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Willem Kolff
Willem Kolff
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Willem Kolff Interview

Pioneer of Artificial Organs

November 15, 1991
Salt Lake City, Utah

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  Willem Kolff

The American Academy of Achievement conducted interviews with Dr. Willem J. Kolff and Dr. William DeVries. In the following interview, Dr. DeVries's answers are interspersed with those of Dr. Kolff.

Dr. Kolff, you describe yourself as an inventor. When did you know this is what you were going to do?

Willem Kolff Interview Photo
Willem Kolff: When I was very young I didn't see myself as an inventor, but I always wanted to make something. In the Netherlands, where I grew up, you go to school five and a half days a week. Saturday morning you go to school, but Saturday afternoons, my father allowed me to have lessons from a carpenter. I worked with the carpenter every Saturday afternoon for seven years. I had a great variety of interests. I loved animals. I had rabbits, pigeons, pheasants. I had a sheep, guinea pigs, and so on. When I was very young I wanted to become the director of a zoo. But my father pointed out that at that time there were only three zoos in the Netherlands. So your chances of becoming a zoo director were pretty small.

My father was a doctor and, when I was very young, I didn't want to become a doctor because I didn't want to see people die. It's interesting that, later in my life, the main purpose of most of the machines I have made is to prevent people from dying. I immediately want to say, I don't want to prolong life when it is misery. I want to prolong it only when it is an enjoyable life.

When did you decide to become a doctor? Was there a teacher or someone in your life who encouraged you?

Willem Kolff: In my early years it was undoubtedly my father.

My father was director of a sanatorium for pulmonary tuberculosis, and at that time there were no antibiotics, tuberculosis was a terrible disease. And, he and I would walk in the woods around that sanatorium and he would discuss his worries about his patients. And from him, I certainly inherited this extreme concern about the well-being of patients. I've seen him very happy when he succeeded after months and months of rest and other things to have these people go home cured. I've also seen him crying and desperate after trying for a long time and a patient did not get well, and went home to die.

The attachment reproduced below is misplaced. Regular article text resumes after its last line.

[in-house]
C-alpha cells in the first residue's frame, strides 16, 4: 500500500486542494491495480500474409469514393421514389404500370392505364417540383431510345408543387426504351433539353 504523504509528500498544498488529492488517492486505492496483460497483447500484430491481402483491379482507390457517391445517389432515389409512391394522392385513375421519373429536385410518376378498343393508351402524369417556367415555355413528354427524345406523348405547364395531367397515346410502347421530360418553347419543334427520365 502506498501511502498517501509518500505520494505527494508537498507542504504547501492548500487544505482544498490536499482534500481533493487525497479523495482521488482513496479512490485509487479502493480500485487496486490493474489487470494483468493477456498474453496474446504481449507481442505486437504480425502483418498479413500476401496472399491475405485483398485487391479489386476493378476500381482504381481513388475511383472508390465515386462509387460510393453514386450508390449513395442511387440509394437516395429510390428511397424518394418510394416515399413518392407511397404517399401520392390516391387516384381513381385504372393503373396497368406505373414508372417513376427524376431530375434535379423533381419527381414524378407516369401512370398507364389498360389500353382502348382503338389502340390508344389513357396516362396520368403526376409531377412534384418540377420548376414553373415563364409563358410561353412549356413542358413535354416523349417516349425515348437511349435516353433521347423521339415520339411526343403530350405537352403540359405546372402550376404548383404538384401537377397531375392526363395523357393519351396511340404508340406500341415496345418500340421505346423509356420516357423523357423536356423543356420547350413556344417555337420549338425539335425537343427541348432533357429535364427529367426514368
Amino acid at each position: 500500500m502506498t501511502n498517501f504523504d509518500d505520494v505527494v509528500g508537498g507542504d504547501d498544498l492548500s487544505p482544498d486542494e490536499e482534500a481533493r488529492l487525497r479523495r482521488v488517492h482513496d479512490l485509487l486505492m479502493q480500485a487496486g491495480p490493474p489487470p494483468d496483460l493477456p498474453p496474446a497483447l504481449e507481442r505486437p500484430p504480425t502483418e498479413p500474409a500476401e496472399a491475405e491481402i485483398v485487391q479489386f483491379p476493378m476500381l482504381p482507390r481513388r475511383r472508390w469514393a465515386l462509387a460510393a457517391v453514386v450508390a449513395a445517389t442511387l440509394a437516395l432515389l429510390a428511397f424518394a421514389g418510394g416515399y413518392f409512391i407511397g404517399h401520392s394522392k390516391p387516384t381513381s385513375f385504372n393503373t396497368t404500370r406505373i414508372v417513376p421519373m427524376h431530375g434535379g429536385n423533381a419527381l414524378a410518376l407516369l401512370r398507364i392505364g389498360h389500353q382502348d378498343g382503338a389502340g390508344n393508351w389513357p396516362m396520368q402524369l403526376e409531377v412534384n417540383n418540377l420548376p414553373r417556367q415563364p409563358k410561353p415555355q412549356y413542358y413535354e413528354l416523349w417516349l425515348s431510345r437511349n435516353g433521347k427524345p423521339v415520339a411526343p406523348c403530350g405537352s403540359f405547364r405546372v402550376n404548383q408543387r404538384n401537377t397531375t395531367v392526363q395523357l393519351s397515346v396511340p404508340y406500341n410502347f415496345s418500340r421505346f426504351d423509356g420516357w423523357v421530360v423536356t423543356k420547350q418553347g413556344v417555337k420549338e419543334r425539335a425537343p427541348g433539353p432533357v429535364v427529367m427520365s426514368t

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We'd like to ask the same question of Dr. DeVries. What inspired you to become a physician?

William DeVries: I always really wanted to be a physician. Mainly it was the mystique of the heart. I was always enamored of the fact that the heart was supposed to be the seat of the soul, the site of love. Everything was the heart. As a child I had images of that and, and I got involved in it more and more. My mother was a nurse, and she gently encouraged me along this line. Dad was a doctor. He died shortly after my birth. I always kind of felt that I owed something to him. When I was in school, biology really excited me. I was really turned on and excited by dissecting animals. So things moved along in the direction of anatomy and biology. It was just a natural.

Why surgery as a specialty?

William DeVries: I always liked mechanical things.

I can remember sitting in school when I was in third grade, and watching the road-graders out on the street and the steam shovels, and I always kind of liked the mechanical things about life. I always enjoyed building model airplanes, taking apart clocks. I could never get them back again, but I could always take them apart. And, the mechanical things were always amazing. But, I enjoyed working with my hands. Model airplanes were a passion with me when I was growing up, so it became a natural. I mean, I was going to do something with my hands and I enjoyed the heart, so I ended up being a heart surgeon. It was just kind of the way that I went.